Generally, for purposes of such a determination the maximum damages originally sought on claims still pending will be taken as the measure of an adequate fund: the court will not look into the merits of the claims but will assume that the full damages sought may be awarded. But the Texas Company Petition rule recognizes that in the formulation of its discretion the court should give appropriate consideration to releases of claims theretofore filed and to the probability that additional claims may yet be filed. Nevertheless, the same case reaffirms our earlier holding that, in cases in which the fund is found adequate to obviate the need for marshalling, the limitation statute may not be taken as a grant of power, not otherwise existing in the limitation court, to enjoin a multiplicity of actions. It follows that neither the existence nor the possibility of multiple actions growing out of the maritime disaster which gave rise to the limitation proceeding is relevant to a determination of the adequacy of the fund.


In line with our prior decisions we again hold that, on a finding of an adequate fund made in the light of all relevant factors, on an application seasonably made it is a proper exercise of discretion to grant leave to prosecute a claim outside the concourse and that it would constitute an abuse of discretion to deny such an application and thus deprive the claimant of his choice of forum.


Turning to the particular case now before us, it is clear that the court below obtained jurisdiction over the limitation proceeding including jurisdiction to adjudicate in said proceedings all claims against the vessel and its owner. White v. Island Transportation Co., 233 U.S. 346, 34 S.Ct. 589, 58 L.Ed. 993; Langnes v. Green, 282 U.S. 531, 51 S.Ct. 243, 75 L.Ed. 520. We also believe that the jurisdiction thus obtained on the filing of the petition was not ousted even if thereafter the claims were voluntarily reduced so that the sum total of the damages claimed was shrunk to a figure less than the amount of the fund in court. In Ex parte Slayton, 105 U.S. 451, 26 L.Ed. 1066, it was held that jurisdiction was obtained even prior to the filing of any claims. And it has also been held that subsequent reduction of claims to make the fund adequate does not disturb such jurisdiction. Anderson v. Alaska S. S. Co., 9 Cir., 22 F.2d 532; The John K. Gilkinson, D.C. S.D.N.Y., 150 F. 454; The Tolchester, D.C.Md., 42 F. 180.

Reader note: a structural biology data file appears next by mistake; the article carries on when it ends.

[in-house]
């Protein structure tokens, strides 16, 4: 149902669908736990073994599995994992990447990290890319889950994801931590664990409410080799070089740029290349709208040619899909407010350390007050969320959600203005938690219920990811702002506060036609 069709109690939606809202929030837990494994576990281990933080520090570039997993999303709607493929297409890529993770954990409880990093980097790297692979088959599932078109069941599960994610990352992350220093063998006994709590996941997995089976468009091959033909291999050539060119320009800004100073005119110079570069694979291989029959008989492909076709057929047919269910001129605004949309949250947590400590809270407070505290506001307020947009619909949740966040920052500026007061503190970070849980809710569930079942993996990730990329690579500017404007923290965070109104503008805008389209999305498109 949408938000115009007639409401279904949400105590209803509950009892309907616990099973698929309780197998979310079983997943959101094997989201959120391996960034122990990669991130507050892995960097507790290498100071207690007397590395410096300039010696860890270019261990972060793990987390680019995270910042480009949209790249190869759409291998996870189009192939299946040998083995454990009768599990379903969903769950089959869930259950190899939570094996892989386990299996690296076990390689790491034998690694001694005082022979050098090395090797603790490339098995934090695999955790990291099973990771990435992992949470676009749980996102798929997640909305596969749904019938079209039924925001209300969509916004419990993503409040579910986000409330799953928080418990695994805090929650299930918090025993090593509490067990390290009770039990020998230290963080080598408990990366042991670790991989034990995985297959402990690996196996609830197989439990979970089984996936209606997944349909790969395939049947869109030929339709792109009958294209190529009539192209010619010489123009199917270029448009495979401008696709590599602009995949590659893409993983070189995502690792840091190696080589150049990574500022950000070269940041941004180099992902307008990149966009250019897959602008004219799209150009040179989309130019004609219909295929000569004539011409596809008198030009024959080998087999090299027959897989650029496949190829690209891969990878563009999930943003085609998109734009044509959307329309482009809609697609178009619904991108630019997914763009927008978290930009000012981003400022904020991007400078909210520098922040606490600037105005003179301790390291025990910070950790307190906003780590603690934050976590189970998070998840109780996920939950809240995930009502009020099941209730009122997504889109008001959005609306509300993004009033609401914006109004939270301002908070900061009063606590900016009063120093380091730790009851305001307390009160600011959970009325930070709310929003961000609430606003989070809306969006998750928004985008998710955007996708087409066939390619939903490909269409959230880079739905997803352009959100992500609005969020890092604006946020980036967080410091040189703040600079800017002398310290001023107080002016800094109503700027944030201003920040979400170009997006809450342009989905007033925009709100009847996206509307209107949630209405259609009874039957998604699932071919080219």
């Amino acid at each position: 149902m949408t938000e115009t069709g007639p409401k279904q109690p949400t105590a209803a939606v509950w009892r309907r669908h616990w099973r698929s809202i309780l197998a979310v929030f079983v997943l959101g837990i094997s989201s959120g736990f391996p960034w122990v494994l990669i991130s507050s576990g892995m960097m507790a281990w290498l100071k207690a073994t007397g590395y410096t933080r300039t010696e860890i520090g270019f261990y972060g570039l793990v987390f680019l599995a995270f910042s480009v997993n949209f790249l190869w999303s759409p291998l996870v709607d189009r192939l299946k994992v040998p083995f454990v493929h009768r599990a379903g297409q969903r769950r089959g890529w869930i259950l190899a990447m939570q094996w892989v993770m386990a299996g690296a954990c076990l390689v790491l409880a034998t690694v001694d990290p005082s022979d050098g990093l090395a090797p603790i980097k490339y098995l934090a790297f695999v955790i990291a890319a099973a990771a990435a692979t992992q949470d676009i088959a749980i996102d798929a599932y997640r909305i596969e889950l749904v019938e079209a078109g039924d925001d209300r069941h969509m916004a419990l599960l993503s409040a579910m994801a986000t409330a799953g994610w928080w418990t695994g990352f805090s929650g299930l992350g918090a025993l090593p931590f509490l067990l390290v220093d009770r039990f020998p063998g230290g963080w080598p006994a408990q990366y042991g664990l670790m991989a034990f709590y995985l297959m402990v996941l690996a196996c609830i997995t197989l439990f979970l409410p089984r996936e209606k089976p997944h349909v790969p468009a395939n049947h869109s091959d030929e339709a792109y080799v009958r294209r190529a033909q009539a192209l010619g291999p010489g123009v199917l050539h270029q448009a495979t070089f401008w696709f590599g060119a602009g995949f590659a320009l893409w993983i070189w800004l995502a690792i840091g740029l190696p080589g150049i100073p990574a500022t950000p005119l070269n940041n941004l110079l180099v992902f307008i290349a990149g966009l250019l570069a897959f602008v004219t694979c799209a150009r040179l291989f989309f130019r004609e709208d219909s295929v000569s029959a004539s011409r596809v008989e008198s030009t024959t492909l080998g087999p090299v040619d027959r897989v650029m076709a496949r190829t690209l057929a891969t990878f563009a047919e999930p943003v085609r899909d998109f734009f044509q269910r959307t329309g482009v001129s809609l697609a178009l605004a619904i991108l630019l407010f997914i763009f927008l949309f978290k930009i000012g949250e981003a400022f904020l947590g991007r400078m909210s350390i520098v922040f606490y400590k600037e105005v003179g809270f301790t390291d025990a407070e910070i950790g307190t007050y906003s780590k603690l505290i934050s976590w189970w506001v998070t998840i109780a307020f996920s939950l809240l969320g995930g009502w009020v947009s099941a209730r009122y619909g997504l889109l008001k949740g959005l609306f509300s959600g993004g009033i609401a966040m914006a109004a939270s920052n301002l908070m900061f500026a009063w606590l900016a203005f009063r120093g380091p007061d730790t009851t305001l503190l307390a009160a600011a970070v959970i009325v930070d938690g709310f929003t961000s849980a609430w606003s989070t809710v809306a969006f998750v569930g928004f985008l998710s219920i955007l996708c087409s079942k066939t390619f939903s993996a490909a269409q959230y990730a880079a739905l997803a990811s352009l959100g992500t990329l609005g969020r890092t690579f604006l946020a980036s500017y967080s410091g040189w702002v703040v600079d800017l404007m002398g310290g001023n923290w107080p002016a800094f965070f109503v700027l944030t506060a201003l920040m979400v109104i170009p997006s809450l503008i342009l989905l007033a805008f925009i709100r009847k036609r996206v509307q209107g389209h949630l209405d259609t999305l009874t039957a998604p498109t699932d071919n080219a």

However, properly to dispose of the motion to modify the injunction, as pointed out above, the holding of the Texas Company Petition required the judge below in the exercise of his discretionary powers to make a preliminary determination of the adequacy of the fund in the light of the situation as it had then developed. In the discharge of this task, to reflect the effect of settlements already made the judge should have deducted so much of the claims as were released by the settlements from the aggregate damages sought by all filed claims. To such an adjustment of the measure of adequacy the shipowner has no standing to complain: he has no right to insist that adequacy of the fund should be measured by claims from which, through his settlements, he has obtained a release. The adjustment is fair to claimants who, to escape the concourse, assert that the fund is adequate for all. Such claimants, if they succeed in escaping the concourse, necessarily waive such protection as it affords to challenge the reasonableness of out-of-court settlements made with other claimants. Only those claiming a share in an inadequate fund have need and right to protect their participative rights as against competing claimants.